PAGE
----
Monday, March 20, 2023

Clashes again near Flashpoint Jerusalem holy site

JERUSALEM ( Associated Press) — Israeli police entered the al-Aqsa mosque complex in Jerusalem’s old city on Sunday to secure passage for Jewish visitors to the flashpoint holy site, according to Palestinian medical workers, injuring 17 Palestinians.

The unrest came two days after clashes with the Palestinians at the same location. Violence between Israeli security forces and Palestinian protesters in Jerusalem a year ago turned into an 11-day Gaza War.

The mosque’s hill complex is the third holiest site in Islam, while it is also the holiest for Jews, who call it Temple Mount. Competing claims on the site have led to several rounds of violence.

This year the Muslim holy month of Ramadan, the Christian holy week ending in Easter Sunday and the week-long Jewish Passover, are taking place at the same time, with thousands of visitors flocking to the city after the lifting of coronavirus restrictions.

Israeli police accused Palestinians of “desecrating and desecrating” a holy site, while Palestinian officials accused Israel of trying to divide the sensitive holy site. Palestinian President Mahmoud Abbas’s spokesman, Nabil Abu Radeneh, said: “What happened at the Al-Aqsa Mosque is an alarming escalation, the consequences of which will be borne by the Israeli government alone.”

Police said they entered the compound to facilitate the regular visit of Jews to the holy site. He said Palestinians had stored stones and erected barriers in anticipation of violence.

Omar Barlev, the Israeli minister in charge of the police, said it was important to ensure freedom of worship “but we will not compromise when there is violence and terror.”

Police drove Palestinians out of the sprawling area outside the mosque early on Sunday, while dozens of Palestinians continued to chant “God is great” inside the building. Videos released by the police showed small groups of youths throwing stones, as well as fireworks being fired from inside the mosque.

Palestinians reported brief clashes with Israeli police just outside the mosque complex, while police said Palestinians had thrown stones at buses outside the old city. Paramedics said five people aboard the buses treated for minor injuries in the attacks.

Police released a video showing a crowd of youth pelting stones just outside the Old City. Another video from police, taken inside one of the buses, showed Jewish families sitting on the floor of the vehicle as it continued on its way.

Israeli Prime Minister Naftali Bennett ordered additional security on public buses bound for the Old City after assessing the situation with top defense officials.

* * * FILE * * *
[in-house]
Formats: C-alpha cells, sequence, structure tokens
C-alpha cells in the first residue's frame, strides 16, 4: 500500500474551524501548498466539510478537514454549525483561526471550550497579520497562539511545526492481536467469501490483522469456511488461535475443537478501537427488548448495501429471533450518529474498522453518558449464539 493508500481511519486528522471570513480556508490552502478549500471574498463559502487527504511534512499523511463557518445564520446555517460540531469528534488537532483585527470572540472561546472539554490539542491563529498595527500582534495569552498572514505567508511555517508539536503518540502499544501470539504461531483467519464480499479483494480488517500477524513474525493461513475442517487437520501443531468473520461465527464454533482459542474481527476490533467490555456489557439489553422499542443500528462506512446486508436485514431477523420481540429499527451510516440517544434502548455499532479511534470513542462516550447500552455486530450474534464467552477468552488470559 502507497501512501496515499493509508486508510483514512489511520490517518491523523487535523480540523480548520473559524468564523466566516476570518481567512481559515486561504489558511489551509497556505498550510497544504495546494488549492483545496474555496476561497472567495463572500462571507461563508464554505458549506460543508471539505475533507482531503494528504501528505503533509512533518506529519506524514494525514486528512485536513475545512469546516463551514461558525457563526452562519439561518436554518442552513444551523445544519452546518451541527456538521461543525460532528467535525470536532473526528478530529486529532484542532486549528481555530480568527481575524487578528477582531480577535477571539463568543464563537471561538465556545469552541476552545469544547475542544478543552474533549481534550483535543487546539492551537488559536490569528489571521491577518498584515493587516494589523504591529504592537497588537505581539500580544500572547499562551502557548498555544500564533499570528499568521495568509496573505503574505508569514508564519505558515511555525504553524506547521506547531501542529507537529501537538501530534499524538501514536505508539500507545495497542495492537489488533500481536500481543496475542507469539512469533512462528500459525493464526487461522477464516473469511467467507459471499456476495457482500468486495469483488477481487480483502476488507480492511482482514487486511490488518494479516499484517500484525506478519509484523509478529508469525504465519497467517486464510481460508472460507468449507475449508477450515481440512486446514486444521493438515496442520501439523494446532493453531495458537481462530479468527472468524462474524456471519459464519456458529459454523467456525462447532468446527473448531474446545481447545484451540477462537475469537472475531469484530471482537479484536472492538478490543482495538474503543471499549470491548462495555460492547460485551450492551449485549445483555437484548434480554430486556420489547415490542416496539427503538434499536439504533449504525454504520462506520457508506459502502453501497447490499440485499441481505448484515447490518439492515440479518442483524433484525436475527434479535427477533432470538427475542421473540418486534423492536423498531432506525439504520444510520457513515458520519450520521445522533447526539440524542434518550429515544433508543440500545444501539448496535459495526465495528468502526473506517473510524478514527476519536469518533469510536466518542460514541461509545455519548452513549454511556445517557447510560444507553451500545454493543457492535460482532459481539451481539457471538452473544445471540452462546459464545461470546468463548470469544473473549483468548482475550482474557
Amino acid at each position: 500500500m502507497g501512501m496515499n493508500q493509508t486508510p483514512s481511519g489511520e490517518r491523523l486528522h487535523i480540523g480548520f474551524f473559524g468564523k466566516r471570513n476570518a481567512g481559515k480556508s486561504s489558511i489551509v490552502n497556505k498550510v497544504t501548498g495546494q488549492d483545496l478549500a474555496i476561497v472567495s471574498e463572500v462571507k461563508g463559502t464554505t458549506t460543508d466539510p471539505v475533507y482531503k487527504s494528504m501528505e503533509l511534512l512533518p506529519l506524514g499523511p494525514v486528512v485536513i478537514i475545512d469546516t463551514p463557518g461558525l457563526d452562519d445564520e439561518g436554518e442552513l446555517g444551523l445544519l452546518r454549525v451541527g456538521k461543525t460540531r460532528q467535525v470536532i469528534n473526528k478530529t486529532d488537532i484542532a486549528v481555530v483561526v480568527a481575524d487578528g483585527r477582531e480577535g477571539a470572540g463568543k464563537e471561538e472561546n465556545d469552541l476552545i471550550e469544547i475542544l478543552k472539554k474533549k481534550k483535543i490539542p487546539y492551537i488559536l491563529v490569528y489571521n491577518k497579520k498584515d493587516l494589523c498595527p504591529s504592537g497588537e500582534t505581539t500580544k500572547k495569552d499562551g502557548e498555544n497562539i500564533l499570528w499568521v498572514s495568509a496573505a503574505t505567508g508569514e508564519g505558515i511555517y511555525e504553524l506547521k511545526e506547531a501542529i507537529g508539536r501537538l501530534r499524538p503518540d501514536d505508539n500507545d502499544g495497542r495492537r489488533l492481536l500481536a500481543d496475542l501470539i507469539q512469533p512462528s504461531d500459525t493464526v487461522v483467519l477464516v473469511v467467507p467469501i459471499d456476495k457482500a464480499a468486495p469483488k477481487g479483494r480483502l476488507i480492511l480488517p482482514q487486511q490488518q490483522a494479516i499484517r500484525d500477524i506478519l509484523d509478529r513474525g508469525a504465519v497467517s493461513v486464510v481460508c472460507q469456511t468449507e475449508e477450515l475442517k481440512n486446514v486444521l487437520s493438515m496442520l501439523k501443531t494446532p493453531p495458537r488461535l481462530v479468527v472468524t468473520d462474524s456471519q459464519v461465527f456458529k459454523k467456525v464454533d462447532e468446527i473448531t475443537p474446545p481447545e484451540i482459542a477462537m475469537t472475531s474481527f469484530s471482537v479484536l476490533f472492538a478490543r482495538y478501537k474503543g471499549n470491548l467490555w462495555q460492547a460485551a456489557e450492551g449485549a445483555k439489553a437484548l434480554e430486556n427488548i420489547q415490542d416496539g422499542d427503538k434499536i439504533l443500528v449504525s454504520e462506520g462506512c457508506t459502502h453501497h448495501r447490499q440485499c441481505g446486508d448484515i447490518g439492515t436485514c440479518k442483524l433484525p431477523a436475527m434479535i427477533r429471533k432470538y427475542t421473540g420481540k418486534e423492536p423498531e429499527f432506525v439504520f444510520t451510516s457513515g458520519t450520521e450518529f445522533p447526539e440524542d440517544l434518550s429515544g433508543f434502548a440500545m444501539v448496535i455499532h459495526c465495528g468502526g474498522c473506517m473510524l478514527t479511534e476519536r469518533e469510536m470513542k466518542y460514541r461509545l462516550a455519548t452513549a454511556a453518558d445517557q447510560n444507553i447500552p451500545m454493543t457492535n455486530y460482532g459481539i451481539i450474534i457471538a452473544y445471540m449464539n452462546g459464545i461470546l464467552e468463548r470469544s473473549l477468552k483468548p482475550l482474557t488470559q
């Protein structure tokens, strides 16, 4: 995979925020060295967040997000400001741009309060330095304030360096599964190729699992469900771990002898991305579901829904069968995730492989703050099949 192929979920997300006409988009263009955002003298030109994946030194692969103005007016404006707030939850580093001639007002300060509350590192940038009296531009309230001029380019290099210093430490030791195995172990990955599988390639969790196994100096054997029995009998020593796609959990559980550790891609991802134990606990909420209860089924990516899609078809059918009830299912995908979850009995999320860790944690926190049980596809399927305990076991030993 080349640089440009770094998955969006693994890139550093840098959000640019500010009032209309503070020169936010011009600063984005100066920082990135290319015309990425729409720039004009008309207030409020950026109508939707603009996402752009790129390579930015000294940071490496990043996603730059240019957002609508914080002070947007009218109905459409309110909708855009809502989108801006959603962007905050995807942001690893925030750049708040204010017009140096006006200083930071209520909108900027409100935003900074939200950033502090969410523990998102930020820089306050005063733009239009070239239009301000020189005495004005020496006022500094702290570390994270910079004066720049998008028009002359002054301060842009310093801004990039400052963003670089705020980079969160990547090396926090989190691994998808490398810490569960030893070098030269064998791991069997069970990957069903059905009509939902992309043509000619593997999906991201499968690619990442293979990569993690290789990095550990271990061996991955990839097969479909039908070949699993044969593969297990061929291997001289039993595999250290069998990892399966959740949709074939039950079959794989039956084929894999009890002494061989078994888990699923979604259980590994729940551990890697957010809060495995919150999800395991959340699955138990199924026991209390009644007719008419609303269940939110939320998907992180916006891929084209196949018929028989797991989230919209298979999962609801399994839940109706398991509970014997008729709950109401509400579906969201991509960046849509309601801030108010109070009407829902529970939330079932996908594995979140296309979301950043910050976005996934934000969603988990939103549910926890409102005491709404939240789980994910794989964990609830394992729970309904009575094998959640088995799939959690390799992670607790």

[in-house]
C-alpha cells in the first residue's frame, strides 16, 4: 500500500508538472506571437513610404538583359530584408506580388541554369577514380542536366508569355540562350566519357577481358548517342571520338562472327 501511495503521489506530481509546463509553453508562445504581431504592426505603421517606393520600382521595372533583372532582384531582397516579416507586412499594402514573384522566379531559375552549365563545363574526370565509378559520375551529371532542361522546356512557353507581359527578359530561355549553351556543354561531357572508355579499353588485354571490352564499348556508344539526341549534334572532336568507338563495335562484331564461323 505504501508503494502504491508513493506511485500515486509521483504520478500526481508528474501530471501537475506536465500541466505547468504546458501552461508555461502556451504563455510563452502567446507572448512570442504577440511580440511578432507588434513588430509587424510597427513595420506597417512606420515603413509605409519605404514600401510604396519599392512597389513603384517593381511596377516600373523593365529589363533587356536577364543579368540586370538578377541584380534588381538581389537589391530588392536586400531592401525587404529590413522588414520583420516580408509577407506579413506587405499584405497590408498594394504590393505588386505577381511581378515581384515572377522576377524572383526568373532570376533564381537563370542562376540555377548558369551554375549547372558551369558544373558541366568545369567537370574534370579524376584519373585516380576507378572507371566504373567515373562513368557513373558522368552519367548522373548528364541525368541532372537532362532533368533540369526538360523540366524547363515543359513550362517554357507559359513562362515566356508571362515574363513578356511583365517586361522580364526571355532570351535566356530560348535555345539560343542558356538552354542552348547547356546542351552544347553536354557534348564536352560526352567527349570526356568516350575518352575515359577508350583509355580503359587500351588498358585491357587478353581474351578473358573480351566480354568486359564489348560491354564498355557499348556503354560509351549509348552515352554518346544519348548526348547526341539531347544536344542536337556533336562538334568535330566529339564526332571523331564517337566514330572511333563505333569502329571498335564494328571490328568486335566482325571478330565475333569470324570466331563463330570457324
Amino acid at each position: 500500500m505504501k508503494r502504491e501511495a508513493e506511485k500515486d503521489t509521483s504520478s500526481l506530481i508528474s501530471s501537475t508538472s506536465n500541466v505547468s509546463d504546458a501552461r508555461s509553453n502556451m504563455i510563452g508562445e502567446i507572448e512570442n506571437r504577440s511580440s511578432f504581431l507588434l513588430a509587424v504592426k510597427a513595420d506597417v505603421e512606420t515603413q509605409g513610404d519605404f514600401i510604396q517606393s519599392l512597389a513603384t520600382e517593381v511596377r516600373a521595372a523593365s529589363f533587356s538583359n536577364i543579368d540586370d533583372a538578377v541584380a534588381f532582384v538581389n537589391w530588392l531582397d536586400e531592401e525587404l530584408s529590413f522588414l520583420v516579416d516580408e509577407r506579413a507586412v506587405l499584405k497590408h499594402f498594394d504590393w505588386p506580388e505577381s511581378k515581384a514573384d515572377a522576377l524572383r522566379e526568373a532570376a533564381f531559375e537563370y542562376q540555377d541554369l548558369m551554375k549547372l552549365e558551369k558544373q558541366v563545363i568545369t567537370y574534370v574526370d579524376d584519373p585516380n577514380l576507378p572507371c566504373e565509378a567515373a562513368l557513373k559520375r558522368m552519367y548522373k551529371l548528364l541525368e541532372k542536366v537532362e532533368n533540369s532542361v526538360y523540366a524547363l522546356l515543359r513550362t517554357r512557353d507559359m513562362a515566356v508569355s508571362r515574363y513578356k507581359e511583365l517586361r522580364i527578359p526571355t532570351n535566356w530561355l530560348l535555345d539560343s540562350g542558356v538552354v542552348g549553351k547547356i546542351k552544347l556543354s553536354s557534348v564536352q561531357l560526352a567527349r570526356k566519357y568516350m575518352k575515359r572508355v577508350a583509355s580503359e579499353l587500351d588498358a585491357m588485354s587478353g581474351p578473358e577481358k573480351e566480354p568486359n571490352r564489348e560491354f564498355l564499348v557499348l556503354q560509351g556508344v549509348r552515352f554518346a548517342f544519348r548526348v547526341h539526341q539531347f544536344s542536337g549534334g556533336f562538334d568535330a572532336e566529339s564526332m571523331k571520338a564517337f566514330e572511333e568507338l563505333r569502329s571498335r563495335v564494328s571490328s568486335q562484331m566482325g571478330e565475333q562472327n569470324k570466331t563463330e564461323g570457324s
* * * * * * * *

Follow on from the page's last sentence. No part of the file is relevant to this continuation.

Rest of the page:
“We are working to calm things down on one hand and taking strong action against violent people on the other,” he said.

The Palestinian Red Crescent Medical Service said 17 Palestinians were injured, with five hospitalized. Israeli police reported nine arrests. By noon, eyewitnesses said the police had left the premises.

Jordan, which serves as the custodian of the holy site, issued a statement condemning Israel’s actions, saying they were “done to maintain the wider peace and prevent violence that threatens security and peace.” undermine all efforts.”

Under a long-standing understanding, Jews are allowed to visit the Temple Mount, but are prohibited from praying there. For decades, Jews avoided worshiping there for religious reasons.

Israeli officials say they are committed to maintaining the status quo, but in recent years large groups of nationalist and religious Jews have been visiting the site regularly. With police protection, which Palestinians see as provocation. The number of visitors often increases during religious holidays. Palestinian officials said around 550 Jewish visitors entered the complex, compared to only a few dozen on most days.

Such practices have raised concerns among Palestinians that Israel is plotting to capture or split the al-Aqsa mosque complex. Israel strongly denies such claims, saying it is committed to protecting freedom of worship for all.

Police said Palestinians had thrown stones toward the Western Wall, a nearby Jewish holy site, as clashes broke out at the site before dawn on Friday. Police entered the force soon after the morning prayers and clashed with dozens of Palestinians.

Israel occupied East Jerusalem, including the Old City along with the West Bank and Gaza, in the 1967 war. The Palestinians want a future state in all three regions. Israel annexed East Jerusalem as it is not recognized internationally and is building and expanding settlements in the occupied West Bank. Hamas controls Gaza, which has been under a blockade by Israel and Egypt since the Islamic militant group seized power in 2007.

A radical Jewish group recently called on people to bring animals to the site to be sacrificed for Passover, offering cash rewards for those who succeeded or those who tried. Israeli police work to stop such activities, but the call was widely circulated by Palestinians on social media, as well as calls from Muslims to stop any sacrifices.

Israeli police accused Palestinians of spreading propaganda on social media, increasing tension.

Nation World News Desk
Nation World News Desk
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